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Monday NatSec Roundup

RSAF (Royal Saudi Air Force) jets in special livery for the 88th National Day Celebrations (44382106094).jpg
Royal Saudi Air Force demonstration, National Day celebrations. By Alan HunterARH_9818, CC BY 2.0, Link´╗┐

As the excited passions of hostile people are of themselves a powerful enemy, both the general and his government should use their best efforts to allay them.

  • Lotsa stuff happening with Iran and Saudi Arabia! The attack (which was extremely carefully targeted) has already driven up oil prices. There’s a lot of discussion about the attack vector, and of course discussion about how the United States should respond to an attack against a country which is not a treaty ally, but that occupies a central position in the US security architecture. Thankfully we have a deeply thoughtful national security team in place to help us work through these trying times.
  • The Trump administration seems sure that Iran is involved, and while we should take seriously the “they lie about everything and therefore can’t be trusted about anything” point, we also need to take into account the fact that Iran may in fact have either supported or directly conducted the attack. Houthis claim responsibility, but that doesn’t mean they did it alone. Iran’s thinking on this may be conditioned by the lack of response to previous stuff in the Gulf (tankers, drone shootdowns, etc.) or they may simply be thinking that it’s worth demonstrating to Riyadh that it’s vulnerable. Neocons gonna neocon, even if they happen to be Iranian neocons.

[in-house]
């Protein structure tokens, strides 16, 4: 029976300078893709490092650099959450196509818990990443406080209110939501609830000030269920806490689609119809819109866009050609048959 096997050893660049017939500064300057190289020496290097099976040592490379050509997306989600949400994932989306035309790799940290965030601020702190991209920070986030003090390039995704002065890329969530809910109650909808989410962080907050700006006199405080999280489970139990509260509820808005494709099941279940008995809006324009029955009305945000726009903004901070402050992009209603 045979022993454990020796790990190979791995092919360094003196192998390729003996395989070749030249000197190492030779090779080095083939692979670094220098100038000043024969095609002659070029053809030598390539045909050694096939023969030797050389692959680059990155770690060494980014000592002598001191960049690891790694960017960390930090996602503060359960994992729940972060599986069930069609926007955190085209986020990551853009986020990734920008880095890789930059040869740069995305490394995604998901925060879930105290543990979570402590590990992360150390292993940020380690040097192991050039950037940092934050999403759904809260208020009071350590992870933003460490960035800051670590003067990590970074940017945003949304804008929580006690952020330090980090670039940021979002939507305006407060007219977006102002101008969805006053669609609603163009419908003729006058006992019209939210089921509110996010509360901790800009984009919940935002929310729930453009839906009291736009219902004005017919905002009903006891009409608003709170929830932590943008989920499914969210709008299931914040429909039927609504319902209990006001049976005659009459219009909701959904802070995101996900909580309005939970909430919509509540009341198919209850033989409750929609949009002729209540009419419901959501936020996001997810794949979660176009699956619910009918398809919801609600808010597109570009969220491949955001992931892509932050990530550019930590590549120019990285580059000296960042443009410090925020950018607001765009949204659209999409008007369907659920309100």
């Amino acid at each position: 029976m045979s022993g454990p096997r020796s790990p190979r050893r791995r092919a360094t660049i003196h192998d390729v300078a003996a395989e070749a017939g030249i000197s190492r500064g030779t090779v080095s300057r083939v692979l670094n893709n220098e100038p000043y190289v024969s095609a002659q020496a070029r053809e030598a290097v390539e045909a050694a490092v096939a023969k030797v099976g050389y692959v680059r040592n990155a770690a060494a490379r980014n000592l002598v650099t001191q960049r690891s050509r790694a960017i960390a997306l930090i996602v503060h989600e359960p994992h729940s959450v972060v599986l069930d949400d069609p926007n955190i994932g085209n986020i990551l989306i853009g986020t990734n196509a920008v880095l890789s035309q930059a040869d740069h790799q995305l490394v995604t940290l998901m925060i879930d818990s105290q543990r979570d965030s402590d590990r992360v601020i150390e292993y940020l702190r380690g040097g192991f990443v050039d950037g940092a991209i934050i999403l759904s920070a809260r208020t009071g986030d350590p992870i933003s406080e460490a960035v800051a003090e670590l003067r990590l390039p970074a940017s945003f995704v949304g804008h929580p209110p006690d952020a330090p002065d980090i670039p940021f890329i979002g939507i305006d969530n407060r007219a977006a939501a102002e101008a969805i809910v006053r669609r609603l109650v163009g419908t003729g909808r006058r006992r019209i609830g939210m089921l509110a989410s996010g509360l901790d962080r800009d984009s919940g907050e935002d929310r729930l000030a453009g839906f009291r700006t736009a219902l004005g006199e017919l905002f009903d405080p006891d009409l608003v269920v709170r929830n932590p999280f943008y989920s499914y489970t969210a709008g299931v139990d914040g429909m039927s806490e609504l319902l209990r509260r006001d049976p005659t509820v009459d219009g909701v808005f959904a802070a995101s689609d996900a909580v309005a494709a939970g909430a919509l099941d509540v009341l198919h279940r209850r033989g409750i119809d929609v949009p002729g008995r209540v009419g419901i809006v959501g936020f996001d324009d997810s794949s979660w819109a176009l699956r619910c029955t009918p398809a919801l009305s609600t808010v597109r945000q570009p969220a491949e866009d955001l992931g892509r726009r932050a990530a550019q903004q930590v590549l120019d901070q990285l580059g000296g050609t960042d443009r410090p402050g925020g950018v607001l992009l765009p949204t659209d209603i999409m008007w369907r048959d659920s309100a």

• Here’s a nice short primer from SIPRI on the military balance in the Middle East.
  • Read Stephen Wertheim’s “Endless War” op-ed in the NYT. Wertheim is a founder and director of the Quincy Institute, which as you may have heard is a right-left think tank geared around a non-interventionist foreign policy. It’s interesting stuff, and should receive more attention.
  • Another summit with North Korea is in the air. Kim’s strategic calculation here is complex. He undoubtedly appreciates that he can get more from Trump than any Democratic president; Trump is incompetent, ignorant of the issues, and inclined to ditch alliances at the drop of a hat. Trump will also want to use successful negotiations with North Korea in the 2020 campaign. At the same time, it’s hard to imagine a Democratic president disavowing a deal the way Trump disavowed the JCPOA. Consequently, there’s much to be gained from a successful negotiation. Trump’s unpredictability cuts against pushing too hard, though.
  • One of the big observations about War in the Cyber Domain (such that it is) is that countries have been extremely careful about managing the escalatory ladder. The latest from Australia, in which evidence of a Chinese attack on the electoral system was suppressed at the political level, is another case in point.
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